If you have a greenhouse, you may be wondering how to prevent the growth of mold or mildew during hot and humid weather.
So, how do you prevent mold in your greenhouse? One way to prevent mold in your greenhouse is to control moisture levels by watering plants carefully and allowing for air circulation. Another way to prevent mold in your greenhouse is to clean thoroughly between growing seasons.
Of course, there are some ways to get rid of mold in your greenhouse if it has already made an appearance. Before we get to that, let’s get into how to prevent mold in your greenhouse so that you can avoid the problem in the future.
How to Prevent Mold in Your Greenhouse
To prevent mold in your greenhouse, it all comes down to water, air, and cleaning. If you get these three basics right, then your greenhouse has a much better chance to stay mold-free.
Mold is a fungus that grows best in warm temperatures. Mold also requires high humidity (above 85%) in order to thrive. Standing water is another factor that can help mold to grow.
If we can control the water and air circulation, then we can prevent mold in most cases.
Carefully Control Water and Air Circulation in Your Greenhouse
The leaves of your plants are one potential breeding ground for mold, so it is important to water them properly and keep the foliage dry, if possible.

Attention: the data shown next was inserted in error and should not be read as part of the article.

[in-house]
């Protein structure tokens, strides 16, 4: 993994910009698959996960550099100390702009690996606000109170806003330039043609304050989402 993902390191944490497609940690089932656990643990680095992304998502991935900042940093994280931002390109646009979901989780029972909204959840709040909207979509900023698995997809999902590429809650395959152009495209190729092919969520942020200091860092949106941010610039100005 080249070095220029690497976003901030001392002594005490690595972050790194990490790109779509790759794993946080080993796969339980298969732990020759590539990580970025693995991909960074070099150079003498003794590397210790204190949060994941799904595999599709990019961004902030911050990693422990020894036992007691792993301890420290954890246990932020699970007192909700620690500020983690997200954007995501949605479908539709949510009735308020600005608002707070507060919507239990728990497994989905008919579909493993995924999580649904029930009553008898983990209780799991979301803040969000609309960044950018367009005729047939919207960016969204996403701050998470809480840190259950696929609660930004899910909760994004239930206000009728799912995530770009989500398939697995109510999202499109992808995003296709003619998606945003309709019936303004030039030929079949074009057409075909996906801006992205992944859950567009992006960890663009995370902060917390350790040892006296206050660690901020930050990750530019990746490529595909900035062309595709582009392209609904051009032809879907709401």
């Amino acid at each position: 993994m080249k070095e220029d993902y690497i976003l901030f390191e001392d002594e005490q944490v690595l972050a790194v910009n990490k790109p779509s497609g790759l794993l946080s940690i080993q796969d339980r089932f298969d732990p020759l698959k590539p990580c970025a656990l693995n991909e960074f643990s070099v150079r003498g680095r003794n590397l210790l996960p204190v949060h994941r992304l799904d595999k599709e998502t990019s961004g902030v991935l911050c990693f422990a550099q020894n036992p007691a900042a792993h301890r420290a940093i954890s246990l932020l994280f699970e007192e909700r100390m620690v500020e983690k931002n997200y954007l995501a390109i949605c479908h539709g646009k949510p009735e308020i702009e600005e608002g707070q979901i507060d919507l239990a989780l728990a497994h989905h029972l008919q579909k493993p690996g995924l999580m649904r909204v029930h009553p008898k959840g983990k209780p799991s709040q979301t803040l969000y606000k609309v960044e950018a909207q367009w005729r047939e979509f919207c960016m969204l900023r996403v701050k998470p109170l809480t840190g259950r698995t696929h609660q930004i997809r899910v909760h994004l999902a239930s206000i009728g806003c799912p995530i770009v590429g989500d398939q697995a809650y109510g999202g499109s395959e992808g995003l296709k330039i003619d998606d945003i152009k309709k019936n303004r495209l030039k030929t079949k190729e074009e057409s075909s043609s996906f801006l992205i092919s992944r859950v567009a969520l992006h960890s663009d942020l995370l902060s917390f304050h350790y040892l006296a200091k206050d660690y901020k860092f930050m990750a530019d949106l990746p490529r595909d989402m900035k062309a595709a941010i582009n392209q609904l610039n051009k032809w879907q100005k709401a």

Keep Your Plant Leaves Dry
Wet plant leaves give mold the perfect place to grow. After mold is established on a plant, it can easily spread to nearby plants, causing an all-out mold infestation.
One of the most important steps in preventing mold growth in your greenhouse is to keep plant leaves dry. This sounds easy, but there are a few things to keep in mind.
First, avoid misting your plants with a hose attachment, watering from overhead, or using foliar sprays. All of these will wet the foliage and invite the growth of mold.
Instead, water your plants close to the soil, to avoid getting the leaves wet. Consider side-dressing the plants with any nutrients they may need by working it into nearby soil and watering it in.
Also, be careful of where you put your plants. Avoid putting them underneath places where condensation drips down from the plastic or glass ceiling of the greenhouse. Otherwise, the leaves will get wet, which will lead to mold growth as described above.